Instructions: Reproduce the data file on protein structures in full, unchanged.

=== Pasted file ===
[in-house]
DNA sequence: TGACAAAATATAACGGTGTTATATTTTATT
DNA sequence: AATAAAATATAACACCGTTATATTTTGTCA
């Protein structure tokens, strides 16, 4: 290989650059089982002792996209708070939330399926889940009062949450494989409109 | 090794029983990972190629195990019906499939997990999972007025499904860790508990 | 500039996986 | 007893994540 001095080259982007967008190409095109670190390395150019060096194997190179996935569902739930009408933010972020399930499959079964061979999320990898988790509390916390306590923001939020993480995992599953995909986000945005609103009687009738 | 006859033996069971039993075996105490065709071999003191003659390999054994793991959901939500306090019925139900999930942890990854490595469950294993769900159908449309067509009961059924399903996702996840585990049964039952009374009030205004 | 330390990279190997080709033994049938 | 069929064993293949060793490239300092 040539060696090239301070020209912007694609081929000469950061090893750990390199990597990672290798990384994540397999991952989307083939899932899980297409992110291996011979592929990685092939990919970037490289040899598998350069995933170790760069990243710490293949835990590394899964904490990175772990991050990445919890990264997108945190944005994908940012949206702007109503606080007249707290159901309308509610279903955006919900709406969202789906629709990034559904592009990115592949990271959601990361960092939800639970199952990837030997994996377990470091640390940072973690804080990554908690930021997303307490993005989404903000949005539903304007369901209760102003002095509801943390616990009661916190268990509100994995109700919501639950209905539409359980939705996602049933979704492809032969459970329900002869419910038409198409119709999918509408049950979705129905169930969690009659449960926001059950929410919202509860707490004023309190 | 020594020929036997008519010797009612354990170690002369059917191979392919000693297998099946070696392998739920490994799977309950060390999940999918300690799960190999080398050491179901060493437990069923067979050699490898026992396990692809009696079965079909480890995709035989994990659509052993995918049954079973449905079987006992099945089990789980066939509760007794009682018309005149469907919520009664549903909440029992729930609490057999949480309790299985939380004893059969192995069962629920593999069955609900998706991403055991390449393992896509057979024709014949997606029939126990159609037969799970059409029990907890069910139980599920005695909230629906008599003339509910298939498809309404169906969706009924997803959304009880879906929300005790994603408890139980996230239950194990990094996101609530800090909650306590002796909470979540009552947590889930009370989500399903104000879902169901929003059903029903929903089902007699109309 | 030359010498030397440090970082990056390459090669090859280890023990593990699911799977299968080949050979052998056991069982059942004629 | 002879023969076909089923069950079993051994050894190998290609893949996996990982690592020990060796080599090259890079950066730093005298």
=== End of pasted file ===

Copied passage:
[in-house]
DNA sequence: TGACAAAATATAACGGTGTTATATTTTATT
DNA sequence: AATAAAATATAACACCGTTATATTTTGTCA
């Protein structure tokens, strides 16, 4: 290989650059089982002792996209708070939330399926889940009062949450494989409109 | 090794029983990972190629195990019906499939997990999972007025499904860790508990 | 500039996986 | 007893994540 001095080259982007967008190409095109670190390395150019060096194997190179996935569902739930009408933010972020399930499959079964061979999320990898988790509390916390306590923001939020993480995992599953995909986000945005609103009687009738 | 006859033996069971039993075996105490065709071999003191003659390999054994793991959901939500306090019925139900999930942890990854490595469950294993769900159908449309067509009961059924399903996702996840585990049964039952009374009030205004 | 330390990279190997080709033994049938 | 069929064993293949060793490239300092 040539060696090239301070020209912007694609081929000469950061090893750990390199990597990672290798990384994540397999991952989307083939899932899980297409992110291996011979592929990685092939990919970037490289040899598998350069995933170790760069990243710490293949835990590394899964904490990175772990991050990445919890990264997108945190944005994908940012949206702007109503606080007249707290159901309308509610279903955006919900709406969202789906629709990034559904592009990115592949990271959601990361960092939800639970199952990837030997994996377990470091640390940072973690804080990554908690930021997303307490993005989404903000949005539903304007369901209760102003002095509801943390616990009661916190268990509100994995109700919501639950209905539409359980939705996602049933979704492809032969459970329900002869419910038409198409119709999918509408049950979705129905169930969690009659449960926001059950929410919202509860707490004023309190 | 020594020929036997008519010797009612354990170690002369059917191979392919000693297998099946070696392998739920490994799977309950060390999940999918300690799960190999080398050491179901060493437990069923067979050699490898026992396990692809009696079965079909480890995709035989994990659509052993995918049954079973449905079987006992099945089990789980066939509760007794009682018309005149469907919520009664549903909440029992729930609490057999949480309790299985939380004893059969192995069962629920593999069955609900998706991403055991390449393992896509057979024709014949997606029939126990159609037969799970059409029990907890069910139980599920005695909230629906008599003339509910298939498809309404169906969706009924997803959304009880879906929300005790994603408890139980996230239950194990990094996101609530800090909650306590002796909470979540009552947590889930009370989500399903104000879902169901929003059903029903929903089902007699109309 | 030359010498030397440090970082990056390459090669090859280890023990593990699911799977299968080949050979052998056991069982059942004629 | 002879023969076909089923069950079993051994050894190998290609893949996996990982690592020990060796080599090259890079950066730093005298």